A team from the University of Pittsburgh, IRD and IFMT and the National Center for Laboratory and Epidemiology in Laos , recently visited Savannakhet province to assess progress on dengue surveillance data collection. During this two day visit, the provincial health department, the provincial malaria station and provincial hospital were visited to review dengue surveillance documentation. In addition, two districts and two health centers were visited.
A Laos field blog (https://www.vaccinemodeling.org/index.php/laos-field-blog) has been started to follow this digitization project that is being conducted by students in collaboration with the Laos Ministry of Health.
VMI Dengue Data and Modeling Workshop in Laos
In collaboration with the Laos Ministry of Health, the Vaccine Modeling Initiative (VMI) and the Institut of Research for Development (IRD) have started a project to digitize disaggregated dengue surveillance data from province and district health departments in Laos, starting in Savannakhet and Vientiane Municipality. These data will be used for computational modeling of dengue to inform control programs. A Laos data rescue field blog has been created and will be maintained by two students from the Institut de la Francophonie pour la Médicine Tropicale (IFMT), University of Pittsburgh VMI investigators, and IRD investigators. Click here to follow the activity of this project.
On May 21-22, 2012, dengue policy makers from Lao PDR and investigators from the VMI and the IRD, conducted a workshop focusing on how to use dengue surveillance data for computational modeling. Attending the workshop were representatives from the National Emerging Infectious Diseases Coordination Office (NEIDCO), the National Center for Laboratory and Epidemiology (NCLE), the IFMT, the Savannakhet Provincial Health Department and the Vientiane Municipality Health Department.
Data Symposium 2012
Blood Research Institute, Milwaukee, Wisconsin.
On March 1, 2012, the Southeast Wisconsin High Performance Cyberinfrastructure (SeWHiP) and Clinical & Translational Science Institute (CTSI) of Southeast Wisconsin sponsored a data symposium to explore the challenges associated with storage, access, visualization, sharing integration and scaling of research data. The symposium titled “Discover Solutions to Challenges of Data Intensive Research” was held at the Blood Research Institute in Milwaukee, Wisconsin, and was the first of this kind that brought together investigators from bioinformatics, translational sciences, cyberinfrastructure, andecology. Most discussions were on how to transport large scale data, how and how long digital research data should be preserved, and implementation of the data management plans from NSF and NIH.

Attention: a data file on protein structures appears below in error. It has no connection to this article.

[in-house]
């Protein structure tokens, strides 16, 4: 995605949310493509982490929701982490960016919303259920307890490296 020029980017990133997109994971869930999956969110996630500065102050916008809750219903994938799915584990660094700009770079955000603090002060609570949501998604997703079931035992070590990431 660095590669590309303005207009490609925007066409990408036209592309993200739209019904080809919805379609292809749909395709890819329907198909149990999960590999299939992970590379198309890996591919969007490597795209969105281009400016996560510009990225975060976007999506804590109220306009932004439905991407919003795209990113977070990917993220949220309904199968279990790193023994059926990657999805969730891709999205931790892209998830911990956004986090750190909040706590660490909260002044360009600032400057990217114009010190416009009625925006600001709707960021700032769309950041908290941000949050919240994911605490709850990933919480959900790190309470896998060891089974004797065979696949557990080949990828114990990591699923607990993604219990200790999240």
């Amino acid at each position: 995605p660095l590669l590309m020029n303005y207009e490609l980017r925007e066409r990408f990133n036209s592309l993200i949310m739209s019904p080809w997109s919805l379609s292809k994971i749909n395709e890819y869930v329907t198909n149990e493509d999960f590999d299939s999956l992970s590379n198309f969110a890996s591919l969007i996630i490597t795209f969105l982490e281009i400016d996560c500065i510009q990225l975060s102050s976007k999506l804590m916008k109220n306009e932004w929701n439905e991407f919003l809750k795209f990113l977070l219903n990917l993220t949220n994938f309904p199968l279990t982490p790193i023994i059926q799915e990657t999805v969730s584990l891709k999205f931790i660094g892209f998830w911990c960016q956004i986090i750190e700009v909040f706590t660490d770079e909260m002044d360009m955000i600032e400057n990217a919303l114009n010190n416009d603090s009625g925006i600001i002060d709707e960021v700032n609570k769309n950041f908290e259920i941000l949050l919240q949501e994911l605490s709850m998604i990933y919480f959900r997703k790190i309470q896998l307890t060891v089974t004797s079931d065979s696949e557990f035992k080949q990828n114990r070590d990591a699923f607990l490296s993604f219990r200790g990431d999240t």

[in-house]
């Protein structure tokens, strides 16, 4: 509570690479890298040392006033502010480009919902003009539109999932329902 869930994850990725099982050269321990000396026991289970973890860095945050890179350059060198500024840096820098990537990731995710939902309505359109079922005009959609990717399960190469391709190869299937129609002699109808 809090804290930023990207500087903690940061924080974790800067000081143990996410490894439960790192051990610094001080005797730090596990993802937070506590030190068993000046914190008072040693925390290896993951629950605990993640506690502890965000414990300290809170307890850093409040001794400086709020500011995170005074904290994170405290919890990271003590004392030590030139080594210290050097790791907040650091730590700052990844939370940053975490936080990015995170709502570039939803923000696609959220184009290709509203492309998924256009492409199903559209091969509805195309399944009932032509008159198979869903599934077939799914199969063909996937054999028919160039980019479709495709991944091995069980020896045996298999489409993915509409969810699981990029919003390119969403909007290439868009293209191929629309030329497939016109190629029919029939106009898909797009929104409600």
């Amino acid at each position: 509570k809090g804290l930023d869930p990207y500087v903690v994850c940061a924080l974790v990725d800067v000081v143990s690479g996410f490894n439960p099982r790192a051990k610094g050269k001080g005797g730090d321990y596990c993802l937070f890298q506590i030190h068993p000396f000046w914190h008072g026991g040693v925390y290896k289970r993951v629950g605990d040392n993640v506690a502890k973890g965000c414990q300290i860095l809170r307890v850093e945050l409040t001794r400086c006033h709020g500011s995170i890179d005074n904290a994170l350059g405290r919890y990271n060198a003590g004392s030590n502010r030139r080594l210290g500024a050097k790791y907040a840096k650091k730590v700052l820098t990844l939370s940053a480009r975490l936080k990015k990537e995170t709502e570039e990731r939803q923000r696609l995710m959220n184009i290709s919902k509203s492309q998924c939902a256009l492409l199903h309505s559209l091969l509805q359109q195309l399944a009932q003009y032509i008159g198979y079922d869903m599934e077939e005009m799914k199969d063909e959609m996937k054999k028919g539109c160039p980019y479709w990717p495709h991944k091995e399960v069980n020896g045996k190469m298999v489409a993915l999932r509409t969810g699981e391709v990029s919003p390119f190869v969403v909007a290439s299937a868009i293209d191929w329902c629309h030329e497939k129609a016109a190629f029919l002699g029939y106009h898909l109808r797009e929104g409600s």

Dr. Wilbert Van Panhuis, VMI Investigator from the University of Pittsburgh, attended this conference and shares some key points:
- There are various initiatives/products to assist in the technical aspects of data sharing (transport, storage, etc.) such as Globus Online and DataOne. Principles of these initiatives could be used to advance data sharing of relatively small (but growing) datasets in public health.
- Data sharing is facilitated by metadata standards, transfer, and processing protocols and preservation guidelines. These tools and methods need to be developed in public health to facilitate data sharing.
- Digital data preservation is expensive and manageable decisions need to be made about how long and what data will be preserved. There are insufficient resources to preserve everything. Distinctions should be made between experimental and observational data. Experiments could be repeated (but perhaps not exactly replicated) but observational data would be lost forever. Public health surveillance data is mostly observational. NSF and NIH allow budget lines for preservation of research data and some tools are available to estimate the cost of this.
- NIH will increasingly enforce data management plans and will incorporate track recordsof data sharing in the grant review process. It is unclear, however, what strategies should be used to deal with the data deluge, required infrastructure and training.
- NSF faces a similar challenge - data sharing plans are required but a lack of resourcesand facilities may clog data sharing pipelines in the face of the data deluge. Funding of databases, however necessary, seems to be a challenge.
- A very interesting example of crowdsourcing in ecology was given: eBird where bird observers contribute to species registration: http://ebird.org/content/ebird/
To view the powerpoint presentations from this Symposium, visit the SeWHiP website at http://www.sewhip.org/.